“We have been working toward today’s announcement for years now," said Congressman Steven Palazzo (MS-04). "When MS Phosphates ceased operations in December 2014, they left more than 7 million gallons of contaminated wastewater stored at the facility, leaving our state agencies and our communities to not only foot the bill, but also deal with the environmental consequences that ensued. Now, under the leadership of our new Administration, including the EPA and Administrator Pruitt, we have finally received swift and necessary action to remove these hazardous materials. I look forward to our continued partnership as we work to ensure a speedy clean up.”

The cleanup plan identified in the Action Memorandum focuses on the closure of the East Gypsum Stack and the North Ponds at the West Gypsum Stack. The cleanup will eliminate storage of more than 500 million gallons of contaminated water on site and reduce the volume of water requiring treatment by an estimated 98 percent. 

Design of the closure system is underway. EPA is evaluating the possible use of local dredge spoil to cap and close the East Gypsum Stack. In response to comments received during the public comment period, EPA is also evaluating the use of engineered geosynthetic turf products as an alternative cap/cover system in its design.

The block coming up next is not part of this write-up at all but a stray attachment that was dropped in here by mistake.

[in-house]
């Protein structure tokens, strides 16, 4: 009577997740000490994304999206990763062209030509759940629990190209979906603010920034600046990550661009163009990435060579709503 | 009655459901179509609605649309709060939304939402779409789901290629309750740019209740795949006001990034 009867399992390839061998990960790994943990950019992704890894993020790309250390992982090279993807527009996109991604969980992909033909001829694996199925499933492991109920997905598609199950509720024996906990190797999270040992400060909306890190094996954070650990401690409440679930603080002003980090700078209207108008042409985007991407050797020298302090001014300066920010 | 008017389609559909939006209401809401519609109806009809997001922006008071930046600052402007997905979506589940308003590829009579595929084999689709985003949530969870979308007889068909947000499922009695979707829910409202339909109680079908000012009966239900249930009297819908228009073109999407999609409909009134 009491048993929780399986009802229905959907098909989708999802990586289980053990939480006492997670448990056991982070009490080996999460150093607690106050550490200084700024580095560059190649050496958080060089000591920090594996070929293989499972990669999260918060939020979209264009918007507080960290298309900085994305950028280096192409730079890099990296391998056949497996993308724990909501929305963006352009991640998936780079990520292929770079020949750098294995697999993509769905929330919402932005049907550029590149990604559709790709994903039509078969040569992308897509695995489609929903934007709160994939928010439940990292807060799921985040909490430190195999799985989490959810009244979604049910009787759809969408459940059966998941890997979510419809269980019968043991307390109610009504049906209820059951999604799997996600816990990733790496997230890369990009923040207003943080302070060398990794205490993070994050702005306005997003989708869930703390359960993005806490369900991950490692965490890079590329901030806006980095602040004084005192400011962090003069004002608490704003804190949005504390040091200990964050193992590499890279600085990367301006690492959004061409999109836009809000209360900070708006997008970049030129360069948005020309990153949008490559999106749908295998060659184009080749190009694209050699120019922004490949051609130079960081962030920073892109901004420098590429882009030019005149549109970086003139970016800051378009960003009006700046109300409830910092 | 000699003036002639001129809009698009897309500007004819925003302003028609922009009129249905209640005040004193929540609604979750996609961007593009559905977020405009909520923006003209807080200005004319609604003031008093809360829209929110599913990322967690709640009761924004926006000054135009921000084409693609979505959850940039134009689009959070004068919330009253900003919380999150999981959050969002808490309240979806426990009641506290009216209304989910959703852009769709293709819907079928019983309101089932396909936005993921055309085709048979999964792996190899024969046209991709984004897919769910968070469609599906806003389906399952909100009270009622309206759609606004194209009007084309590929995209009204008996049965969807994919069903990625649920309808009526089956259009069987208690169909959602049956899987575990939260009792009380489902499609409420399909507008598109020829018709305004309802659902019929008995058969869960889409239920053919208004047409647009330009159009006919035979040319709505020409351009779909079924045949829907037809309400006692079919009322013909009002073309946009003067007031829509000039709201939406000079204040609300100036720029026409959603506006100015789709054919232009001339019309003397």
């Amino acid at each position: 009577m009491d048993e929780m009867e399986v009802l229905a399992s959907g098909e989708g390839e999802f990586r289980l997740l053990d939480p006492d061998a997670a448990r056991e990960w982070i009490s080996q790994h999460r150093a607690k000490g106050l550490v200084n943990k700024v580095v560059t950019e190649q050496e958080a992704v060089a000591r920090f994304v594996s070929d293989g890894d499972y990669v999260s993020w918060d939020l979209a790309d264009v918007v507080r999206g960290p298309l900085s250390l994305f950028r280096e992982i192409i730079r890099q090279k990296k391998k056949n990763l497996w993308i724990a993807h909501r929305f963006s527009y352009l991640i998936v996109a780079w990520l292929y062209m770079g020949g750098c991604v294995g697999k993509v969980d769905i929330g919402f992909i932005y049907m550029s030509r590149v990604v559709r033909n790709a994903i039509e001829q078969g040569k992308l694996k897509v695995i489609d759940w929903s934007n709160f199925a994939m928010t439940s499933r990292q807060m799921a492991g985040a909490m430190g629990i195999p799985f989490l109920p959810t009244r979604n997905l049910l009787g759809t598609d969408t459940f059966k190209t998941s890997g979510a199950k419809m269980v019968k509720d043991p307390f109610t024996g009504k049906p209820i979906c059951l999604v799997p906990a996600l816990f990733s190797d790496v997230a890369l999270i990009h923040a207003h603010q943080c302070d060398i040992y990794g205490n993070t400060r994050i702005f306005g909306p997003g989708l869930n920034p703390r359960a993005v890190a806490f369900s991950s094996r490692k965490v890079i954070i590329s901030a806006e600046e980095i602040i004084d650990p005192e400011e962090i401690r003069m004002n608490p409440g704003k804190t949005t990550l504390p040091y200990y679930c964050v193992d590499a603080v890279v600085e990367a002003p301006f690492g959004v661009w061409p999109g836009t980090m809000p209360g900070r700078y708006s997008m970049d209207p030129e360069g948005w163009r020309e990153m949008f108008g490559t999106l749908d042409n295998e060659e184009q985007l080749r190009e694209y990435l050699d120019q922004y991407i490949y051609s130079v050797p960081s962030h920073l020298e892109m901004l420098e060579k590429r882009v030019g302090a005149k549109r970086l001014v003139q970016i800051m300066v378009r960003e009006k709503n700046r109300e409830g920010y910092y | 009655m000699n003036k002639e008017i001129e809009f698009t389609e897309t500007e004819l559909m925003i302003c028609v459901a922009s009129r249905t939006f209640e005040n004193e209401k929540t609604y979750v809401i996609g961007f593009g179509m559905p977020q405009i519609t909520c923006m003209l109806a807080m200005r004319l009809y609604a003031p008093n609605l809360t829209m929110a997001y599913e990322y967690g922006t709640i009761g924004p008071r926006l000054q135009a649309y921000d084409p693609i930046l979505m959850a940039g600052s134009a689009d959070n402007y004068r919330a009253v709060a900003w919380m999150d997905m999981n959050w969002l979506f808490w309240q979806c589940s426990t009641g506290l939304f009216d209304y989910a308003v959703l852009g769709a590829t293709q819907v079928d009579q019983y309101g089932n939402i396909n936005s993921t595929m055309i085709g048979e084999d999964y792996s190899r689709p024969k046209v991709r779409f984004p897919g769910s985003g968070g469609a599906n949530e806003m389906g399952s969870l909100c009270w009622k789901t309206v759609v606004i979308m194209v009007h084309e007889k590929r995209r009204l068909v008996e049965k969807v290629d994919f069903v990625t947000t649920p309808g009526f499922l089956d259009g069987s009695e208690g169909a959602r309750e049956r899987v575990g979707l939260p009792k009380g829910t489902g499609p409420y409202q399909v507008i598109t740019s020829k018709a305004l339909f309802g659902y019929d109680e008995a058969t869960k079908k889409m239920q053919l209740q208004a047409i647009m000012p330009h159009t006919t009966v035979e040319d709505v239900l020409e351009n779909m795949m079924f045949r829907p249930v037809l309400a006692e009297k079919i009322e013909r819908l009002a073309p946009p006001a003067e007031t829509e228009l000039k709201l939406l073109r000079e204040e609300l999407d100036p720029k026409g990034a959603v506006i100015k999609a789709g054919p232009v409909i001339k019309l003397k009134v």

The MPC Site is a former diammonium phosphate fertilizer plant that began operation in the 1950s. The facility ceased operations in December 2014 under Chapter 11 bankruptcy protection, leaving more than 700,000,000 gallons of acidic, nutrient-rich wastewater stored at the facility. EPA assumed control of wastewater treatment operations at the former MPC fertilizer facility once the MPC Environmental Trust, which owns the property, ran out of funds in February 2017. 

The wastewater—if improperly discharged—may be toxic to fish and other forms of marine life, and can also cause algal blooms. Previous releases of untreated wastewater from the Site (before EPA took over wastewater treatment operations) resulted in fish kills.

EPA currently oversees wastewater treatment at a rate of approximately 2-4 million gallons per day—at a cost of over $1 million per month—due to the high volume of wastewater requiring treatment. EPA has expended approximately $17 million to treat wastewater at the Site.

Under Administrator Pruitt’s leadership, the Superfund program has reemerged as a top priority to advance the Agency’s core mission of protecting human health and the environment. The MPC Site was included on the inaugural Administrator’s Emphasis List of Superfund sites targeted for immediate and intense attention and remains on the latest Administrator’s Emphasis List updated on April 16, 2018.

For more information, visit the EPA website: 

Superfund Task Force. In May 2017 Administrator Scott Pruitt established a task force to restore EPA's Superfund program to its rightful place at the center of the Agency's core mission to protect health and the environment. Click here to learn more.